Review: Cast Lulu Wilson in a prequel to critically lambasted horror film and you might get a decent horror. That statement might sound silly, but if you look closely, there’s something virtuous to deduce that a ‘bad horror’ isn’t the end. Annabelle: Creation, an origin story to John Leonetti’s Conjuring spin-off, Annabelle (2014), along with Ouija: Origin of Evil—also casting Wilson, has proven that horror franchise might still have a second chance if done properly.
Creation goes further before the titular demonic doll came into The Warrens’ possession, even further before the haunting of The Forms. The title itself has pre-explained what this horror is about: the genesis on how a ‘seemingly lovable’ child-friendly (which I myself doubt) doll turns into an evil carrier. Question is: would knowing how things will turn out make this film scary-less or, say, obsolete?
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Review: In first two seasons of Fargo—a powerhouse of anthology based on The Coen Brothers’ 1996 film of the same title, Noah Hawley has proven his worth as a hell of most consistently stylist showrunner. Extracting the comedy-of-errors formula from the film and creating hollow modern folklore set in the film’s universe, Hawley also crafts unsympathetically likable characters and throwing them into an awkwardly cunning situation. The result: a pitch black comedy and mayhem at the same time.
As for the third season, Fargo returns with an unpretentious rhythm—smaller in scale, calmer in sense, lesser havoc compared to the first two seasons (the first renders the film quite closely, while the second feels more heavy-metal)—which ends up in a more traumatic result. It’s no longer a rough mix of petty-crime-gone-wrong and wrong-people-in-wrong-place situation, although the shades of it still become this season’s foundation. A stroke of enigmatic evil also presents, this time, in a more contagious fashion. Continue reading A Season with: Fargo (2017) – Season 3
Review: Johannes Roberts (The Other Side of the Door) uses his penchant to horror to create sharky open-water terror with a premise similar to Jaume Collett-Serra’s last summer cheap thrills The Shallows—involving deeper shallow-beach, more beautiful girls, and more sharks. Set in an exotic Mexican shore, 47 Meters Down sends Mandy Moore and Claire Holt straight to the hungry sharks in, as the title might suggest, 47 meters below the sea surface.
In 47 Meters Down, Kate (Holt), who has just found out that her sister, Lisa (Moore), ditched by her long-time boyfriend before their Mexican getaway, is at full earnestness to orchestrate an unforgettable vacation for her broken sister. Invited by two locals to cage-diving in shark-infested water, the more YOLO-induced Kate successfully persuades the more reluctant Lisa. What seems to be a larger-than-life excitement suddenly becomes a life-threatening moment for the girls when the crane falls, sending them into the bed of the ocean, with only limited oxygen to survive. Continue reading 47 Meters Down (2017) – Review
Review: Intriguing how Alien: Covenant opens with a birth, a genesis, in a majestic all-white background contrasts with the franchise’ primal return to its origin. That birth accompanied by Wagner’s Entry of The Gods Into Valhalla is designed to bridge over two worlds – the stark, horror space of Ridley Scott’s Alien (1979) and the odd, philosophy-heavy world of Prometheus (2012) – and continue the cycle. Of gods and men, of gods and monsters, this bleak covenant is more a continuation than a return.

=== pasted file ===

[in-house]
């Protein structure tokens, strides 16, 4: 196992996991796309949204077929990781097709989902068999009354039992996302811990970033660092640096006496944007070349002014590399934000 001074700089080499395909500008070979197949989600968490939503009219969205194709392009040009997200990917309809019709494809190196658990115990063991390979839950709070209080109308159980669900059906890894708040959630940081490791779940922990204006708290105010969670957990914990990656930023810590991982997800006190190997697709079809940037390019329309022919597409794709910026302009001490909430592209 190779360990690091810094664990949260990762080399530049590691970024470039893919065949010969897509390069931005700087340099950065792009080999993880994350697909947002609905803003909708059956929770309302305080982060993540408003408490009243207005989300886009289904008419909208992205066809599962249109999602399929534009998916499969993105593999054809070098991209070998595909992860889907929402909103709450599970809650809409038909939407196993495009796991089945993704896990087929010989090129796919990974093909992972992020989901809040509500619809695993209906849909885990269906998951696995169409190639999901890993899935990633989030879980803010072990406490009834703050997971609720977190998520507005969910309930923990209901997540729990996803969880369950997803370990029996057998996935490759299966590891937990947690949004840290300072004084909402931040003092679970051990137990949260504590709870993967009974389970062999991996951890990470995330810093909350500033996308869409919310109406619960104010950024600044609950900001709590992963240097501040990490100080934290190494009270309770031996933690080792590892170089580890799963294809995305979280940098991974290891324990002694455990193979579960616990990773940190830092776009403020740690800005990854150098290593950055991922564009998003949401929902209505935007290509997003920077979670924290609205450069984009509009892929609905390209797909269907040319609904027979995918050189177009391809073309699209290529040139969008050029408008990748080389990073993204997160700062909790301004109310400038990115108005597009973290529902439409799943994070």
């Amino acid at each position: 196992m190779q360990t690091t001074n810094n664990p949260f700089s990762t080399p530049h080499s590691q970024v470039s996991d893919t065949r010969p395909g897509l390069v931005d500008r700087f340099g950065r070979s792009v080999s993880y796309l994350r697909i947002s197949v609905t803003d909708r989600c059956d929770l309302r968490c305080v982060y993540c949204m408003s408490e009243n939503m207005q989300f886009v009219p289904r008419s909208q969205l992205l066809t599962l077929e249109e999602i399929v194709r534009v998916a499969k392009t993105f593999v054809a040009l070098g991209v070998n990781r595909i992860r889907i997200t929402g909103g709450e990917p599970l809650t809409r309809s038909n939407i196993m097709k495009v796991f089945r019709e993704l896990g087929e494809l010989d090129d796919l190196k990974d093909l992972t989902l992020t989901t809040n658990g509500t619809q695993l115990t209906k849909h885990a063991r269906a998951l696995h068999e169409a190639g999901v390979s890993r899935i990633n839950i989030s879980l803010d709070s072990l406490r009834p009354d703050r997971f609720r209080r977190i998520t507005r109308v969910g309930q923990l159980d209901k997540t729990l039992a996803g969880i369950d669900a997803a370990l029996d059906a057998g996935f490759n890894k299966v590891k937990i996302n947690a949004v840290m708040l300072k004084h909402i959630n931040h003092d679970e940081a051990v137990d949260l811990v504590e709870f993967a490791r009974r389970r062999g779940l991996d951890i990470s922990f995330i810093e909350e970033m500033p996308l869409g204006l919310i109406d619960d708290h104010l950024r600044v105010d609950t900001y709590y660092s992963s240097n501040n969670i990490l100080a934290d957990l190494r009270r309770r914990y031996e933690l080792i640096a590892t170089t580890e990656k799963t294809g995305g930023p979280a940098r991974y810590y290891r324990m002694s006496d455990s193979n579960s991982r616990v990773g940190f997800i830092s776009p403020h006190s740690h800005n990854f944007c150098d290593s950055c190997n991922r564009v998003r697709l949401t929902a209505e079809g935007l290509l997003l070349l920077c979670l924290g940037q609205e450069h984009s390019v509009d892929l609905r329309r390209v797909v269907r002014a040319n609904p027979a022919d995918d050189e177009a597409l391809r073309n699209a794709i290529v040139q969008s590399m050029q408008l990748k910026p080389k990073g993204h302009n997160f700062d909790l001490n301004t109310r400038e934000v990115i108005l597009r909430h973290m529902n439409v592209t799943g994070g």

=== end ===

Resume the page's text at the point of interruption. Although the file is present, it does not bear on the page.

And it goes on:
For the flight of Covenant, Mr. Scott amalgamates small dose of Alien’s infernal, frigid space horror with larger dose of Prometheus’ dialogue-laden, existentialism wisdom unevenly, but perfectly, to ignite nostalgia, while at the same time, connect dots. Continue reading Alien: Covenant (2017) – Review
Review: Ben Wheatley’s Free Fire knows no cease fire in narrating a full-frontal arms deal gone awry chaos. With ten characters introduced upfront, initially dispersed into two opposing factions, before grouping into smaller groups later on, you know that there’s no guarantee that this bullet bonanza will end well… or start well.
Taking time to lead us to the main event – the claustrophobic bullet ballet, but the time Free Fire takes is apparently made into a delightful appetizer. We’re quickly introduced to two Irishmen, Chris (Cillian Murphy) and Frank (Michael Smiley) who, with their henchmen (Enzo Cilenti and Sam Riley), are in full trust to a fixer, Justin (Brie Larson), who works with Ord (Armie Hammer), to buy guns from Vernon (Sharlto Copley) and his men (incl. Jack Reynor and Noah Taylor within). We know from the beginning that something is off in this deal; therefore, when things escalate quickly as past grudge re-embarks, ‘surprise’ is no longer an appropriate vocabulary. Continue reading Free Fire (2017) – Review
Review: In The Circle, James Ponsoldt – a promising director with sympathetic character-driven dramas (Smashed, The Spectacular Now, and The End of the Tour) – attempts to create a Dr. Strangelove of the 21st century while substituting ‘The Bomb’ with ‘The Internet.’ Based on Dave Eggers’ 2013 novel, this is projected as a poignant satire to criticize how internet has taken over real life and, especially, threatened privacy. And yet, Ponsoldt ends up making a star-studded mess with mostly underused idea and, more, superfluous subject.
What happened was, by the time Eggers published the novel, the subject matter became highly relevant with global circumstances IN REAL TIME. Yet, one click later, three years have passed and, ironically, Eggers’ fears had some surfaced, emerged, and made real life stranger than fiction; and that’s how The Circle becomes irrelevant and, as I mentioned previously, superfluous. Continue reading The Circle (2017) – Review